Old Bakery Beer Co. Opens With a Flourish
All photos by Kevin Gibson.
When my girlfriend and I drove past Old Bakery Beer Co. in Alton, Ill., recently, I couldn’t resist making a lame joke.
“I bet that brewery used to be an old bakery,” I said.
The lack of laughter in the car was deafening. Nevertheless, I was intrigued, so I looked up the place online when we arrived at our destination just a few miles down the road in Grafton. As it turned out, Old Bakery, which is situated about 20 miles north of St. Louis, had only opened a couple of weeks before in – as one would rightly assume – the site of a former Colonial Bread bakery.
It makes total sense, when you think about it: In a way, beer is liquid bread, right? The place had been the home of yeast-driven goods for generations, so why not carry on a long-held European and American tradition of turning grains and yeast into something delicious and sustainable?
On our way back through town, we stopped in for a visit and found that, indeed, a former bakery is a perfect place to build a brewery. When you walk through the main doors, the first thing that hits you is a long hallway bordering a shiny new brewery, with kettles lined up all the way down the corridor (behind glass, of course).
The 15-barrel brewing operation, which also has two 30-barrel fermenters and two 30-barrel brite tanks (according to an employee), is a beautiful thing to behold as you make your way through to the tap room in back. It’s kind of like taking your car to one of those automated car washes wherein you walk along beside it and watch your vehicle get cleaned by huge, whirling brushes.
Hand-painted signs point the way back into the cavernous building toward the room where your thirst can be quenched (“Almost there!” one proclaims, flanked by a vintage porcelain Colonial Bakery sign), and when you arrive and turn right, you’re faced with a huge space filled with tables and a massive bar with what looked to be some 20 seats. It was like a German beer hall.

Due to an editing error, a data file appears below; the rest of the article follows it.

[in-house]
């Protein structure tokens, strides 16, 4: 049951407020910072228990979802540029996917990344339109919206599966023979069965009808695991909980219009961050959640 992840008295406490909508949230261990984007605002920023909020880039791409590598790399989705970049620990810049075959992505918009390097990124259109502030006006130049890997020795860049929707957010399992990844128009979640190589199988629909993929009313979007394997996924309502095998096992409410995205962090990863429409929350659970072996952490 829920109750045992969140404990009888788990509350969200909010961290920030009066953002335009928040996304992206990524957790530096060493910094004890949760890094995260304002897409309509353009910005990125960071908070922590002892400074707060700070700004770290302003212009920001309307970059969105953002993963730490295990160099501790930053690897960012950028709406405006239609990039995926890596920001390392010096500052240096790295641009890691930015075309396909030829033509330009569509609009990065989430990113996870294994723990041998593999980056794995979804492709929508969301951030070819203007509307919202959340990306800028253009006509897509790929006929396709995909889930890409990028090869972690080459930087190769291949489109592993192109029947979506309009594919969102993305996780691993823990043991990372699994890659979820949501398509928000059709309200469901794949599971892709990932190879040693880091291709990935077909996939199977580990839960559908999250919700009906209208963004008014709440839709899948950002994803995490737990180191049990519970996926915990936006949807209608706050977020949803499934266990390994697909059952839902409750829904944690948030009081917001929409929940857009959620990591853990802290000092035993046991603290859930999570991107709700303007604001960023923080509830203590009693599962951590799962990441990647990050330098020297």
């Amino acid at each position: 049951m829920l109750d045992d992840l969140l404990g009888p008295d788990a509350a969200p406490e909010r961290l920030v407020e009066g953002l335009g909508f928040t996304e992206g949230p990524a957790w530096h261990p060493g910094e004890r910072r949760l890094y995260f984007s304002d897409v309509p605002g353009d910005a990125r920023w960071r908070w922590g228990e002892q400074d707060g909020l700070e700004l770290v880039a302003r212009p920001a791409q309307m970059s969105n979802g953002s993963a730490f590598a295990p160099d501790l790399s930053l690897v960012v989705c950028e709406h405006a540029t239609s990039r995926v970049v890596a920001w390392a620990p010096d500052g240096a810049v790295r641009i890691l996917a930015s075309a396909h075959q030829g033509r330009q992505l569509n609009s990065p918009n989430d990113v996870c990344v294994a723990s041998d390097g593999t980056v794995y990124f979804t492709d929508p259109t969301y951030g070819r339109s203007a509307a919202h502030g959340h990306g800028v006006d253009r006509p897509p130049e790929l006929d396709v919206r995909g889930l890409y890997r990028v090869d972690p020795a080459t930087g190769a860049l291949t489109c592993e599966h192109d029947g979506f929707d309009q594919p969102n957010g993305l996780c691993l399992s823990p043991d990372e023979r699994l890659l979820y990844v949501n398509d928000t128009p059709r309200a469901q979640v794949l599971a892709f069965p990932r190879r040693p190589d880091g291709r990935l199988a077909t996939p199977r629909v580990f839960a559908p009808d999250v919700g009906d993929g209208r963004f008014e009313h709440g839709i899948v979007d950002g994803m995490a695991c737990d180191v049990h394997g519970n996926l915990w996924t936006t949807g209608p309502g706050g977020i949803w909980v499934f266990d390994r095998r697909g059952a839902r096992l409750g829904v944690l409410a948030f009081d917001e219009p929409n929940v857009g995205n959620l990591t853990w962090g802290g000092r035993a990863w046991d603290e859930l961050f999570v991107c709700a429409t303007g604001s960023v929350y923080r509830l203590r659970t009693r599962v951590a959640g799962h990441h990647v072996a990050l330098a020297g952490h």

I counted nine house beers on draft, and what struck me immediately was that the place trumpeted proudly that it uses only organically grown malts and hops in its beers. In addition, the small-ish food menu is based around locally-sourced and organic foods as well, as much as is possible.
“We don’t have a freezer or a fryer,” our friendly bartender, Rory, told us.
The beers offered up an interesting approach as well – whereas more and more breweries seem to be pushing the limits as to how off-the-wall the flavor combinations and infusions can be, while also pushing the gravity limits to the one-and-done level, Old Bakery Beer’s list features mostly beers under 5.0 ABV. In other words, you can come in, sit down and enjoy two or three beers without getting blasted. That’s a good thing if, as in the case with this Sunday afternoon, you’re there to watch a St. Louis Blues hockey match over pints with friends.
Cynthia ordered a Maeva's Blend Coffee Brown, a medium-bodied brown ale made in collaboration with a local coffee house. At 4.2 percent ABV, it’s drinkable but with a big coffee aroma and flavor, as well as a surprising bite (40 IBU).
I made my way around the beer list, from Golden Oat, a light beer made with 15 percent flaked oats (organic, of course) that played out on the palate like a nice, crisp wheat beer, to the India Brown Ale, which to my taste buds resembled a lighter rendition of what many brewers now call a Black IPA. At 65 IBU, it’s got enough hop quality in the aroma and flavor to please hopheads, but with earthy, nut-brown undertones.
My two favorites were the single-hop Magnum Pale Ale and the Wheat IPA. The former was really a classic pale ale example, moderately hopped, crisp and drinkable at 4.5 percent ABV and with a moderately floral character with just enough bitterness and a hint of spice. The latter was sort of a cousin to Three Floyds Gumballhead – dry-hopped with Centennial and Cascade, it was plenty bitter and citrusy, but also remarkably crisp and light thanks 30 percent flaked wheat.
Also, the roast beef sandwich I had and the BLT Cynthia had were excellent as well, paired with locally made Billy Goat Chip Company chips and pickle spears. We started things off with an order of delicious pretzels with beer cheese and whole grain mustard dips. The menu is small, but doesn’t disappoint.
While sitting there, we chatted briefly with a local native named Carla Moore who was visiting the brewery for the first time. She recalled taking class field trips to the bakery as a child, and said that the space now housing the brewery operation was originally a huge bay where trucks pulled in to get their pickups for delivery. The area where the bar now is, she said, was the line where dough was formed.
And the Colonial Bakery was sort of the town of Alton’s first impression, as State Road 67 empties out into Alton via the Clark Bridge, which spans the Mississippi River.
“You’d come down off the bridge and you’d smell fresh bread,” Moore said. “It’s nice to see them take the old and turn it into something new.”